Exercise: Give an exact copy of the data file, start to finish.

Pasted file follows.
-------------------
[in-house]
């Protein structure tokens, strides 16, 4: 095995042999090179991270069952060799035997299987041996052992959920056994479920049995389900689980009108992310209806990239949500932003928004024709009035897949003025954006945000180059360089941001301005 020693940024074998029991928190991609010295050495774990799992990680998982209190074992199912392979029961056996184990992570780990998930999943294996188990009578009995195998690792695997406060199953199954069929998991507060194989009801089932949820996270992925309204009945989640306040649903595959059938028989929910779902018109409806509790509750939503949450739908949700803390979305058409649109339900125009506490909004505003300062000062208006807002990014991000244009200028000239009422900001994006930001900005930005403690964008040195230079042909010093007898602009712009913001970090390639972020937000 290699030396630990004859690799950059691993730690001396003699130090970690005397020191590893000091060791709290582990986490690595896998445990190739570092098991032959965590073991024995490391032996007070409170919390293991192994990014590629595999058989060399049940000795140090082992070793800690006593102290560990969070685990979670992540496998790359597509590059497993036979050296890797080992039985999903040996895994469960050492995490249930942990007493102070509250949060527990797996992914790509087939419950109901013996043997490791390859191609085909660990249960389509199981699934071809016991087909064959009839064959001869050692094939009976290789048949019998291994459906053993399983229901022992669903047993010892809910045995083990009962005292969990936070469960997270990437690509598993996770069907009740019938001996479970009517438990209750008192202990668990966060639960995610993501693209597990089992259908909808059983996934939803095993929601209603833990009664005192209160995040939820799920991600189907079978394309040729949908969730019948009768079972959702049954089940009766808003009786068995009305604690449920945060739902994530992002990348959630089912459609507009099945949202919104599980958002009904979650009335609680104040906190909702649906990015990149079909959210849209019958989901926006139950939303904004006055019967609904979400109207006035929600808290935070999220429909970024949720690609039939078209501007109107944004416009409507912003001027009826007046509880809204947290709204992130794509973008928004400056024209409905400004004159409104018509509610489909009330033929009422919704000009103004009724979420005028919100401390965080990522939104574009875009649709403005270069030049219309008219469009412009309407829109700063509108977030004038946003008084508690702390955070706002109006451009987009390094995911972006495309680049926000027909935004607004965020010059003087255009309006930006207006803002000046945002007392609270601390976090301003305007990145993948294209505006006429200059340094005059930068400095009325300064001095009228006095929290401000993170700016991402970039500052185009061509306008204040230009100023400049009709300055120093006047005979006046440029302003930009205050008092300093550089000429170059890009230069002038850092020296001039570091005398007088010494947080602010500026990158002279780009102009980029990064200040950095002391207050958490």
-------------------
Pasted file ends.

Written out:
[in-house]
């Protein structure tokens, strides 16, 4: 095995042999090179991270069952060799035997299987041996052992959920056994479920049995389900689980009108992310209806990239949500932003928004024709009035897949003025954006945000180059360089941001301005 020693940024074998029991928190991609010295050495774990799992990680998982209190074992199912392979029961056996184990992570780990998930999943294996188990009578009995195998690792695997406060199953199954069929998991507060194989009801089932949820996270992925309204009945989640306040649903595959059938028989929910779902018109409806509790509750939503949450739908949700803390979305058409649109339900125009506490909004505003300062000062208006807002990014991000244009200028000239009422900001994006930001900005930005403690964008040195230079042909010093007898602009712009913001970090390639972020937000 290699030396630990004859690799950059691993730690001396003699130090970690005397020191590893000091060791709290582990986490690595896998445990190739570092098991032959965590073991024995490391032996007070409170919390293991192994990014590629595999058989060399049940000795140090082992070793800690006593102290560990969070685990979670992540496998790359597509590059497993036979050296890797080992039985999903040996895994469960050492995490249930942990007493102070509250949060527990797996992914790509087939419950109901013996043997490791390859191609085909660990249960389509199981699934071809016991087909064959009839064959001869050692094939009976290789048949019998291994459906053993399983229901022992669903047993010892809910045995083990009962005292969990936070469960997270990437690509598993996770069907009740019938001996479970009517438990209750008192202990668990966060639960995610993501693209597990089992259908909808059983996934939803095993929601209603833990009664005192209160995040939820799920991600189907079978394309040729949908969730019948009768079972959702049954089940009766808003009786068995009305604690449920945060739902994530992002990348959630089912459609507009099945949202919104599980958002009904979650009335609680104040906190909702649906990015990149079909959210849209019958989901926006139950939303904004006055019967609904979400109207006035929600808290935070999220429909970024949720690609039939078209501007109107944004416009409507912003001027009826007046509880809204947290709204992130794509973008928004400056024209409905400004004159409104018509509610489909009330033929009422919704000009103004009724979420005028919100401390965080990522939104574009875009649709403005270069030049219309008219469009412009309407829109700063509108977030004038946003008084508690702390955070706002109006451009987009390094995911972006495309680049926000027909935004607004965020010059003087255009309006930006207006803002000046945002007392609270601390976090301003305007990145993948294209505006006429200059340094005059930068400095009325300064001095009228006095929290401000993170700016991402970039500052185009061509306008204040230009100023400049009709300055120093006047005979006046440029302003930009205050008092300093550089000429170059890009230069002038850092020296001039570091005398007088010494947080602010500026990158002279780009102009980029990064200040950095002391207050958490």